This is because time is like space, and moving objects are tilted in time. It is no more mysterious than the statement that two rulers, one vertical and one tilted, have different heights. Not only that, but if you tilt your floor so that it is perpendicular to the tilted ruler, now the ruler that was previously vertical and taller is now tilted and shorter! There is no more mystery here than geometry, except that the geometry is slightly different from Euclid's in that the pythagorean theorem has a minus sign.
When you are standing still, your path in space-time is parallel to the time axis. When you are moving, your path in space-time is tilted relative to the time axis. If you go somewhere and come back, you make a triangle in space time, and the time you measure is the sum of the lengths of the two legs of the triangle that represent your path, and the time measured by someone who doesn't move is the third leg.
In ordinary geometry, the sum of two legs of a triangle are always more than the third, in relativity, it is always less (under the condition that an observer can travel on each leg). The reason for this difference is explained in this answer: Einstein's postulates <==> Minkowski space. (In layman's terms)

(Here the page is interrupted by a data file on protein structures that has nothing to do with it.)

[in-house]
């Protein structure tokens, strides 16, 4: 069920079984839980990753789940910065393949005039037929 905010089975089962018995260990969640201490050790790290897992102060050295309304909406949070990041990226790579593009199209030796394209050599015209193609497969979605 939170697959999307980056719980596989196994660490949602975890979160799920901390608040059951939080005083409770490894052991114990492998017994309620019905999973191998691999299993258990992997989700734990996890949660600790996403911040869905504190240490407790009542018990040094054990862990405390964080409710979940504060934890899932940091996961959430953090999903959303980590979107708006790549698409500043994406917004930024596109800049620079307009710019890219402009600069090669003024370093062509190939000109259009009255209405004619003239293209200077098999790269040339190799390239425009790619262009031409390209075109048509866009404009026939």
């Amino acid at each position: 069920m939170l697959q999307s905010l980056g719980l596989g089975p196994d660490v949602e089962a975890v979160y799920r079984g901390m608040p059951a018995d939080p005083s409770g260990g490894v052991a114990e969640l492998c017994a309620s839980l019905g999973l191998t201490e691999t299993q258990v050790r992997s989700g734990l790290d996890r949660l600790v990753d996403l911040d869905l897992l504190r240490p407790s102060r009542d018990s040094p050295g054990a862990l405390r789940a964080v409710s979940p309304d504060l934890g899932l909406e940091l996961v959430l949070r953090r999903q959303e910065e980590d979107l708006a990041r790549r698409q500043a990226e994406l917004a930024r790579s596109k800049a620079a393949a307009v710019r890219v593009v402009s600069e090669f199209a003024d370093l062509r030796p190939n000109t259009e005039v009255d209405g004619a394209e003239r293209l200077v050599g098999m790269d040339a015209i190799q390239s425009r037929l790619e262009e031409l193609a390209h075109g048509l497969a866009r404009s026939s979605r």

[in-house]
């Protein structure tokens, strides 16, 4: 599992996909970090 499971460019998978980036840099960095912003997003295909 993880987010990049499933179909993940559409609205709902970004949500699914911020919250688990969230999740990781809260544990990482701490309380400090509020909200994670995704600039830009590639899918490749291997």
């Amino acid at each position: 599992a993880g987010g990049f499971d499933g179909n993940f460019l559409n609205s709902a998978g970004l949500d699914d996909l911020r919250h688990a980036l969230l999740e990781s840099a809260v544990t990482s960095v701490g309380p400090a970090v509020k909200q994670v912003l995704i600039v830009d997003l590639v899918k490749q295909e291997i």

Because of the minus sign in the pythagorean theorem, there are special right triangles whose hypotenuse is of zero length. These triangles have a vertical side which is always proportional to the horizontal side, in other words, their hypotenuse represent an object travelling with constant speed. This speed is the speed of light.
It is just an accident of our universe that light travels at this speed. If light had a small mass, it wouldn't quite travel at c, but everything else would work out fine. But we would still have relativity exactly the same as before, and the parameter "c" that we call the speed of light would still be exactly the same. It would just get a new name, perhaps "the speed of gravity".